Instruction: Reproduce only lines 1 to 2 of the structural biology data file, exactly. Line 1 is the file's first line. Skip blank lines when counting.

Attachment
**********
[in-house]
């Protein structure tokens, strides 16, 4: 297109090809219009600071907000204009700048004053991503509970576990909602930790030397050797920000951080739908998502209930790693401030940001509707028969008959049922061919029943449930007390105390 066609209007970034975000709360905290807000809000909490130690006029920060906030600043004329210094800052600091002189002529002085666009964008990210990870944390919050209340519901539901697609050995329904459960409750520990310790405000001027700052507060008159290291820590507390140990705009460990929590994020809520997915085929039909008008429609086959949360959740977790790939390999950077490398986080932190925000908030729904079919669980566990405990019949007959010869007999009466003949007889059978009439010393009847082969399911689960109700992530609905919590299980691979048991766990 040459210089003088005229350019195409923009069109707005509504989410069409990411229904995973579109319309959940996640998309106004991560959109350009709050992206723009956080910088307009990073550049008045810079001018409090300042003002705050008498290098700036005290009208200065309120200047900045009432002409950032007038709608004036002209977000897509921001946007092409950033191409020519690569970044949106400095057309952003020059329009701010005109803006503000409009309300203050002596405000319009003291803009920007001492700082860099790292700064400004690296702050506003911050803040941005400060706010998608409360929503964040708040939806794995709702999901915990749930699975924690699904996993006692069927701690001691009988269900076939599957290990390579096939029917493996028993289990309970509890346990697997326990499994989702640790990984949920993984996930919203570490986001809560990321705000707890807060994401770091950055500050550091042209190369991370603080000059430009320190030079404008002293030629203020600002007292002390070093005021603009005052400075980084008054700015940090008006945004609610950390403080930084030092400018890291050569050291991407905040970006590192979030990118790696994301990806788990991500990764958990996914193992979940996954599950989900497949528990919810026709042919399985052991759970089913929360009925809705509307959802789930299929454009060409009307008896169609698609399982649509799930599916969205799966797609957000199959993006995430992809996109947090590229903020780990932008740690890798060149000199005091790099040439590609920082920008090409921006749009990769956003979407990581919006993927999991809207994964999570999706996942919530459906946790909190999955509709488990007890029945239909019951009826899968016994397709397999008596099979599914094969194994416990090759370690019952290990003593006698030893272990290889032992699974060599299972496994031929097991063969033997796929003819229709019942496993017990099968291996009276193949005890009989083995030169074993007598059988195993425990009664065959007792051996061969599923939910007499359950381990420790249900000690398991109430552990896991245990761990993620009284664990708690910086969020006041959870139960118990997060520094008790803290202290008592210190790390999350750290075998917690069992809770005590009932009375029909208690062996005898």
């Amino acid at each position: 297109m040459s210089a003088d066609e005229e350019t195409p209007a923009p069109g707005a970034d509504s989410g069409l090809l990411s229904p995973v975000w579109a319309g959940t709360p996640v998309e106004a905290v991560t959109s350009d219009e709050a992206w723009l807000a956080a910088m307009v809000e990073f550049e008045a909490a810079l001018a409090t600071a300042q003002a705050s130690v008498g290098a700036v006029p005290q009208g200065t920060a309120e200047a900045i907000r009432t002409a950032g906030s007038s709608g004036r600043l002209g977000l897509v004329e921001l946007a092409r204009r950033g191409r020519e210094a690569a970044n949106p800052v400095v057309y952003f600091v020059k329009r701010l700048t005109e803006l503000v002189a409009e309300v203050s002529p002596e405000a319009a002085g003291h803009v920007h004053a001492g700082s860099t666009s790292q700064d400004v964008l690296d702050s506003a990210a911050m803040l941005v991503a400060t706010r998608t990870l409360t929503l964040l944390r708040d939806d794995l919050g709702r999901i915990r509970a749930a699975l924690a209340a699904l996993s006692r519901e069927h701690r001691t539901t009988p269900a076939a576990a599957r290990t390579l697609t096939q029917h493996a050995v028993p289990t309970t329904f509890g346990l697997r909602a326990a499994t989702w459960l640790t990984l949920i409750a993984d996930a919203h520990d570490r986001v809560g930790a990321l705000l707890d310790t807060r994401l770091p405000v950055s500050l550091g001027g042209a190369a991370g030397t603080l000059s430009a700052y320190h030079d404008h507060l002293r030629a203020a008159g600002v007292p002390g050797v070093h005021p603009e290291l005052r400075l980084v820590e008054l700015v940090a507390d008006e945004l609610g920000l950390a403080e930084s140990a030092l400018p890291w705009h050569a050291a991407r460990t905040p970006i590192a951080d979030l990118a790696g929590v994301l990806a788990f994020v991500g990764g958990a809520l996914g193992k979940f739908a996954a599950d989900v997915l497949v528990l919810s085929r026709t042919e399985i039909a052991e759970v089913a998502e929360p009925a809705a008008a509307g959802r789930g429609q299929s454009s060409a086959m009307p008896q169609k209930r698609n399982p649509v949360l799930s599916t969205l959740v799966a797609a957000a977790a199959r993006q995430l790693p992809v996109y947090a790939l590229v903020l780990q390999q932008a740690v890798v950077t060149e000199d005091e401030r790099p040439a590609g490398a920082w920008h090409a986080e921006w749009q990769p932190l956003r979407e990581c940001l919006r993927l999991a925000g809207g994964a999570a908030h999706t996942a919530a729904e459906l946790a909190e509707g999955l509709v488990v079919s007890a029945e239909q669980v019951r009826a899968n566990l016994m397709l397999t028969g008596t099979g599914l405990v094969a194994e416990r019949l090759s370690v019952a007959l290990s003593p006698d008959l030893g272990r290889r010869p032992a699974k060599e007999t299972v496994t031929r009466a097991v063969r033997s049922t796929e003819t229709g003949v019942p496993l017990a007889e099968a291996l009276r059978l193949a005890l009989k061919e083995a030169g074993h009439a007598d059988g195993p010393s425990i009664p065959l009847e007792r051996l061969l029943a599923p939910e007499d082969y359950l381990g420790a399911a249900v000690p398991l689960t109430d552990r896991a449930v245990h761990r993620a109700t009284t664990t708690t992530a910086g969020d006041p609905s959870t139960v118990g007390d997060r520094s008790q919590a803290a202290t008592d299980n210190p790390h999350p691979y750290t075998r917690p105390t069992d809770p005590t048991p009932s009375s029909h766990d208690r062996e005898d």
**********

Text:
[in-house]
């Protein structure tokens, strides 16, 4: 297109090809219009600071907000204009700048004053991503509970576990909602930790030397050797920000951080739908998502209930790693401030940001509707028969008959049922061919029943449930007390105390 066609209007970034975000709360905290807000809000909490130690006029920060906030600043004329210094800052600091002189002529002085666009964008990210990870944390919050209340519901539901697609050995329904459960409750520990310790405000001027700052507060008159290291820590507390140990705009460990929590994020809520997915085929039909008008429609086959949360959740977790790939390999950077490398986080932190925000908030729904079919669980566990405990019949007959010869007999009466003949007889059978009439010393009847082969399911689960109700992530609905919590299980691979048991766990 040459210089003088005229350019195409923009069109707005509504989410069409990411229904995973579109319309959940996640998309106004991560959109350009709050992206723009956080910088307009990073550049008045810079001018409090300042003002705050008498290098700036005290009208200065309120200047900045009432002409950032007038709608004036002209977000897509921001946007092409950033191409020519690569970044949106400095057309952003020059329009701010005109803006503000409009309300203050002596405000319009003291803009920007001492700082860099790292700064400004690296702050506003911050803040941005400060706010998608409360929503964040708040939806794995709702999901915990749930699975924690699904996993006692069927701690001691009988269900076939599957290990390579096939029917493996028993289990309970509890346990697997326990499994989702640790990984949920993984996930919203570490986001809560990321705000707890807060994401770091950055500050550091042209190369991370603080000059430009320190030079404008002293030629203020600002007292002390070093005021603009005052400075980084008054700015940090008006945004609610950390403080930084030092400018890291050569050291991407905040970006590192979030990118790696994301990806788990991500990764958990996914193992979940996954599950989900497949528990919810026709042919399985052991759970089913929360009925809705509307959802789930299929454009060409009307008896169609698609399982649509799930599916969205799966797609957000199959993006995430992809996109947090590229903020780990932008740690890798060149000199005091790099040439590609920082920008090409921006749009990769956003979407990581919006993927999991809207994964999570999706996942919530459906946790909190999955509709488990007890029945239909019951009826899968016994397709397999008596099979599914094969194994416990090759370690019952290990003593006698030893272990290889032992699974060599299972496994031929097991063969033997796929003819229709019942496993017990099968291996009276193949005890009989083995030169074993007598059988195993425990009664065959007792051996061969599923939910007499359950381990420790249900000690398991109430552990896991245990761990993620009284664990708690910086969020006041959870139960118990997060520094008790803290202290008592210190790390999350750290075998917690069992809770005590009932009375029909208690062996005898």